Ideas
August 4, 2021 12:28 PM EDT
Jha, M.D., MPH, is the Dean of the Brown University School of Public Health.

Our nation now confronts a new and uncertain time in the pandemic. Vaccination rates are only inching up, allowing the highly infectious Delta variant to spread among unvaccinated people like an out-of-control wildfire, challenging the immunity of vaccinated Americans, too. The Centers for Disease Control and Prevention (CDC) has responded by calling for increased masking and social distancing, even for the vaccinated, which feels like a frustrating, unexpected step backward. The vaccines were supposed to get us out of this mess. But the problem is not vaccines—they’re working—it’s translating vaccines into vaccinations.

Without higher rates of vaccination, even the best vaccines in the world (which are the ones we have) cannot 100% contain Delta’s spread. Rare breakthrough infections will occur with increasing frequency as vaccinated people are repeatedly exposed to the virus from the many Americans who remain unvaccinated.

What’s holding unvaccinated Americans back? Why have all the efforts, like incentives, outreach, and pop-up clinics not been enough? For too many Americans, the decision is the result of straight up misinformation about the vaccines. For others, central to getting vaccinated is full approval of the vaccines from the Food and Drug Administration (FDA).

Full FDA approval—as opposed to the Emergency Use Authorization (EUA) under which more than half of American adults have now been fully vaccinated and over 70% have gotten at least one shot—would help to shore up confidence in the safety and efficacy of the shots, counter misinformation, and allow businesses and schools to feel more comfortable issuing mandates.

With rising pressure, the FDA recently announced that it will “sprint” to an approval. Pfizer applied for full approval nearly three months ago. The FDA accepted Pfizer’s application under “priority review” two months later and suggested it might be January 2022 before full approval is issued. Under intense pressure to cut red tape, the FDA has promised this “sprint,” but the timing remains uncertain.

It is critical, of course, that the FDA do its job. A full approval will be empty if it is perceived as anything but thorough. But there is thoroughness on the science versus thoroughness in the paperwork. The science of these vaccines has been thoroughly vetted. The pandemic has allowed the efficacy of these vaccines to be demonstrated far more rapidly than any other vaccine in history, simply because of the sheer number of infections during their trials. The evidence—from both clinical trials and studies of their impact since they were authorized for emergency use—is unequivocal: these are some of the most effective vaccines in history.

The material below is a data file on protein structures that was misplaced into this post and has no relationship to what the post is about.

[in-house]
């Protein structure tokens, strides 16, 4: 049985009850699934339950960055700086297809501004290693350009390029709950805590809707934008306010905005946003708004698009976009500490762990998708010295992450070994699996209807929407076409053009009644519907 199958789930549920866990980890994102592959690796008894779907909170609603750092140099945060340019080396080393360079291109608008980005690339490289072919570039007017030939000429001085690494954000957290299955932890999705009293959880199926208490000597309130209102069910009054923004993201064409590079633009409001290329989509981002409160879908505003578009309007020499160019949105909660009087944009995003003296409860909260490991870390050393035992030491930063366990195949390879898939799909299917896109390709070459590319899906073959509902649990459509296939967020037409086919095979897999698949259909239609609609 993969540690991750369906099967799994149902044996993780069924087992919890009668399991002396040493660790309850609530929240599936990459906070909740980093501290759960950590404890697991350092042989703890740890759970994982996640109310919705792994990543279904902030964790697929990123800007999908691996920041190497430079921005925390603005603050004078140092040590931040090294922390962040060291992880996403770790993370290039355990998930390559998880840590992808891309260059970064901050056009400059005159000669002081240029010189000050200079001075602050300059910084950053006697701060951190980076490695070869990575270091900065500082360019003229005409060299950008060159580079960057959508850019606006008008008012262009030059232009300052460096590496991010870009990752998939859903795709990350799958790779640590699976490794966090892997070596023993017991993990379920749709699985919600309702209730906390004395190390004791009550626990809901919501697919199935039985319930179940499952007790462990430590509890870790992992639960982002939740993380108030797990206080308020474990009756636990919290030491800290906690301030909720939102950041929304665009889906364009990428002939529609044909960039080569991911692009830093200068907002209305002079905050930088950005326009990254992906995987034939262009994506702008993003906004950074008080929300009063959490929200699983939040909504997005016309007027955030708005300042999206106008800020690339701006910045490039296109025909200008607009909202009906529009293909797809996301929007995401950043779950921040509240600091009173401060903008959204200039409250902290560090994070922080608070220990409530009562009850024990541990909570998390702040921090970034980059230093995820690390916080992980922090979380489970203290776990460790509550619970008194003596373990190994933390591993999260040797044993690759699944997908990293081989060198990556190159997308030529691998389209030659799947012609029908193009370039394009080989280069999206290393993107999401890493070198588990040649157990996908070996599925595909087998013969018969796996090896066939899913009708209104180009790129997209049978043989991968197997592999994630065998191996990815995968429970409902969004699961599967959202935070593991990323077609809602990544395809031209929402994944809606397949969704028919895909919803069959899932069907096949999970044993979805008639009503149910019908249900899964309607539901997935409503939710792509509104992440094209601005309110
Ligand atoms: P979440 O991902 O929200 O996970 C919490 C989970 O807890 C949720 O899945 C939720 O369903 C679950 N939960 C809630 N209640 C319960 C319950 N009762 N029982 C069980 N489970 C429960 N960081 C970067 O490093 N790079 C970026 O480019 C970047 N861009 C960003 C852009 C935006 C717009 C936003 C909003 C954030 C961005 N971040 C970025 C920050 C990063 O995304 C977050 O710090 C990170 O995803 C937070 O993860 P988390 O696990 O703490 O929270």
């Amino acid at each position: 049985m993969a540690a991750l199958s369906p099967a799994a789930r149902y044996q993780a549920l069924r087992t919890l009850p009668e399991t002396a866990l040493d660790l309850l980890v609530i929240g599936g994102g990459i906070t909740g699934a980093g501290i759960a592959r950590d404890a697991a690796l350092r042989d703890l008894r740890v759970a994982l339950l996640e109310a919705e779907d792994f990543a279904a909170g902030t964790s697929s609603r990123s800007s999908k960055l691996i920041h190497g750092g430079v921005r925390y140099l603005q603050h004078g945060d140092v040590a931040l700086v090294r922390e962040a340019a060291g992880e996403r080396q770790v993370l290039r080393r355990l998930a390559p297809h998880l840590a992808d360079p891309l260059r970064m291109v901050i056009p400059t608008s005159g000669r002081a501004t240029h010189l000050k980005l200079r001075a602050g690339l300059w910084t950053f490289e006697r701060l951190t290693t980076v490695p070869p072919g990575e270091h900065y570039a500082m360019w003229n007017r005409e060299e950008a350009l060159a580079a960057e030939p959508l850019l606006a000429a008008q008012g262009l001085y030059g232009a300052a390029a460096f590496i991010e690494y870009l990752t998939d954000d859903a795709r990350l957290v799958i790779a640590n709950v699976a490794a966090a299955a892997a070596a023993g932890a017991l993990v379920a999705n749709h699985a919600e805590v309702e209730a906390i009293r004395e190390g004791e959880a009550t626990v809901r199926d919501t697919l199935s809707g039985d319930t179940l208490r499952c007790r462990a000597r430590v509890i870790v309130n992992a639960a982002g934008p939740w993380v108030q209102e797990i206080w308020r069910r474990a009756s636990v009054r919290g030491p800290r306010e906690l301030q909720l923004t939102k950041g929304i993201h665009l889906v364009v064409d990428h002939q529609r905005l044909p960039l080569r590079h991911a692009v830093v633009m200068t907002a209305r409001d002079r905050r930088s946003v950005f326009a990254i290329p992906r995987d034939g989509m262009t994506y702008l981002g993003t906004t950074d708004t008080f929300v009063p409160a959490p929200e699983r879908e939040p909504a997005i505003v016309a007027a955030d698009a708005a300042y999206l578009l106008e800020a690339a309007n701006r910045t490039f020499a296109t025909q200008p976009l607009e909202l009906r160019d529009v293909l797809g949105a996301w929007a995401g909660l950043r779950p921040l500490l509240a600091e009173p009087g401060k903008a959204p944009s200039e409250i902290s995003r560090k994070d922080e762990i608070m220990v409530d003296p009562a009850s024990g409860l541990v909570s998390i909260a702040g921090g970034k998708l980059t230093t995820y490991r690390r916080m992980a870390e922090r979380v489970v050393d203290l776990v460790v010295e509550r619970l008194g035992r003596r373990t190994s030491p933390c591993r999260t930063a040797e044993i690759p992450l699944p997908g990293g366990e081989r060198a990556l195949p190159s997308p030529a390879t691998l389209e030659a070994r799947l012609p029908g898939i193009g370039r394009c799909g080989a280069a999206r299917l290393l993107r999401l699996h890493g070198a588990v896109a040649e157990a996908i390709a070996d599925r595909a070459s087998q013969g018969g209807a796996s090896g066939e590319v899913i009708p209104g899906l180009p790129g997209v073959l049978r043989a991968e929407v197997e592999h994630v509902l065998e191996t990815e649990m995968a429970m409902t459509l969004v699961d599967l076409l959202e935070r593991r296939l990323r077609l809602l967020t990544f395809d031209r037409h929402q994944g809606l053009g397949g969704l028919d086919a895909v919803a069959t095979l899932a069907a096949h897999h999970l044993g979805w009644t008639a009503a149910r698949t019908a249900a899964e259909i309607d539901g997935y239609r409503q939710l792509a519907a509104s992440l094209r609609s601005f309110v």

They are also the most highly scrutinized medical products ever. The vaccine trials rank among the largest clinical trials in history—literally 100 times larger than a study that formed the basis of the FDA’s approval of an H1N1 vaccine in 2009, for example, and 10 times larger than any of the trials underlying the approval of many other vaccines.

The actual clinical trial data is of course only part of the overwhelming body of evidence available to the FDA. The CDC counted more than 192 million Americans who have received a first dose, and more than 165 million who have been fully vaccinated as of Aug. 4. Nearly 350 million doses have been administered in the U.S., and the FDA has diligently monitored for side effects through its Vaccine Adverse Event Reporting System. They have found some side effects, all extremely rare. The Janssen/Johnson & Johnson shot—like some vaccines for other diseases—is associated with Guillain-Barré syndrome, affecting fewer than 10 people for every million people who receive the shot. Separately, some young men receiving the mRNA vaccines have experienced rare heart inflammation after receiving their second shots. While Guillain-Barré usually resolves on its own, heart inflammation is more concerning, though the CDC has not recorded any deaths from it. But this adverse effect is both rare—about 40 cases for every million second doses given to young men—and must be balanced against the clear risk of COVID-19 infection. Even in this young cohort that typically weathers infections well, COVID-19 kills more than 100 times as many people as are likely to experience heart inflammation.

Nothing is perfect but these vaccines are among the closest thing we have to perfection when it comes to protecting against COVID-19. Yes, it is true that we don’t yet have long-term follow-up—but we rarely do for most therapies and vaccines that are approved. And fortunately, as with all vaccines, adverse events from the currently authorized COVID-19 shots show up within a couple of weeks of vaccination and there is no vaccine where adverse effects first appear more than eight weeks after the shot. So we can be confident that we now know what to expect.

Given all of this, it is incumbent on the FDA Acting Commissioner Janet Woodcock to explain why this has taken so long, what scientific steps remain; what exactly a “sprint” to the finish means; and when we should expect that finish. In these difficult days of the pandemic, reviewing these vaccines must be the agency’s number-one priority.

Schools are opening in weeks. The Delta variant is killing people these vaccines could save. The FDA must transform its promises about vaccine evaluation into action, reflecting the deadly reality we face. Lives are at stake.

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